Recommenders can skew results

By Kimberly Patch, Technology Research News

Just how accurate are the recommender systems online media sellers use to allow buyers to pass on their judgments about books, movies and CDs to their fellow consumers?

Researchers from the University of Minnesota have shown that the way recommender systems are set up can affect the opinions they evoke, and that artificially high or low recommendations can raise or lower subsequent recommendations.

Displaying a prediction introduces bias, said Joseph Konstan, an associate professor of computer science and engineering at the University of Minnesota. "Lying by [skewing rankings] higher or lower... biases the subsequent rating in that direction," he said. "Even the 'correct' rating led people to select that value more often."

The distortion this chain of events induces may influence consumer buying in the short-term, but adversely affects long-term consumer trust in the system, said Konstan. "While a system can get away with a small degree of lying... in the long run dishonesty erodes trust and satisfaction," he said.

The researchers' work is consistent with a long line of psychology studies showing that people shift opinions to conform to a group, said Konstan. "There's a bunch of psychology research that suggests that people exhibit a desire to conform," he said.

In a 1969 study published in Sociometry, for instance, a research team headed by Serge Moscovici found that about a third of the people in a group would call a blue block green if the researchers planted a couple of vocal people in the group who called the block the wrong color.

The Minnesota researchers conducted three experiments with a total of 536 people in order to see how previous ratings affected the test subjects' recommendations.

They used the Movie Lens recommender system, which includes about 70,000 users, 5,600 movies and around 7 million ratings.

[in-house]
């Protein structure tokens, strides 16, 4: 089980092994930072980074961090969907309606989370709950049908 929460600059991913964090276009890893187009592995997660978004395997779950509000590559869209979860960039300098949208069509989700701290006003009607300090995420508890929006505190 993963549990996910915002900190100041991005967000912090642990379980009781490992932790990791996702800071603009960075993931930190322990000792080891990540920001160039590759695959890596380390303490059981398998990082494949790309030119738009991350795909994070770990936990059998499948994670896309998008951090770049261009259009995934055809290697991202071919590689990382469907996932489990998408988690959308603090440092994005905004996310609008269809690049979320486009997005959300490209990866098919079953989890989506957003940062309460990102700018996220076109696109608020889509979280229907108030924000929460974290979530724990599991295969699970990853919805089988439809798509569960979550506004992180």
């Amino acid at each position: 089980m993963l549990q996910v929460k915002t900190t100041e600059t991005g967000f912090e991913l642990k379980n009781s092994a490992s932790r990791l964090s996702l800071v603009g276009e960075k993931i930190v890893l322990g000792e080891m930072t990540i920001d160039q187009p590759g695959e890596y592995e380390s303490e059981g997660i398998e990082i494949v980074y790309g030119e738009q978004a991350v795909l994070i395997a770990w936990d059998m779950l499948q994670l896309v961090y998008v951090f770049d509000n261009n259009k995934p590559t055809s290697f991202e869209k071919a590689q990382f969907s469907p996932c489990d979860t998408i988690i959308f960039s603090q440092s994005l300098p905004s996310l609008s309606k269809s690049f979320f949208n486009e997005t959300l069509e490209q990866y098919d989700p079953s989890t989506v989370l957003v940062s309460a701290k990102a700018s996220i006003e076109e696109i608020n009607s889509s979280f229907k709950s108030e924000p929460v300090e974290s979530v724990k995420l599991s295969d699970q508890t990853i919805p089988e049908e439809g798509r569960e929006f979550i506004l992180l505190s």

In the first experiment, the researchers asked participants to rate 40 movies the participants had previously rated. The experiment presented lists of 10 movies using four different recommender configurations. The participants used a 1- to 5-star rating scale. One configuration showed no predictions, the second showed predictions equal to the user's original rating, the third showed predictions one star above the original rating, and the fourth showed predictions one star below the original rating.

The results revealed that people were fairly consistent in re-rating movies when there were no other ratings on-screen. Participants gave the movies the same ratings 60 percent of the time, one star below the original rating 20 percent of the time and one star above the original rating 20 percent of the time.

The results also showed that having other ratings on screen, whether they matched the user's original rating or were one star up or down, influenced the second rating the user gave. When ratings were bumped up or down one star, participants rated nearly 30 percent of movies one star above or below the original rating, respectively.

In the second experiment, a group of people rated 48 movies for the first time. The researchers predicted what people's ratings would be, then added or deleted stars in the same way as in the first experiment. They then repeated the experiment with a control group without manipulating the ratings shown to the participants.

The users were again swayed by incorrect ratings. In addition, those shown incorrect ratings were more dissatisfied with the process than the control group, probably because they sensed that the predictions were inaccurate, according to Konstan.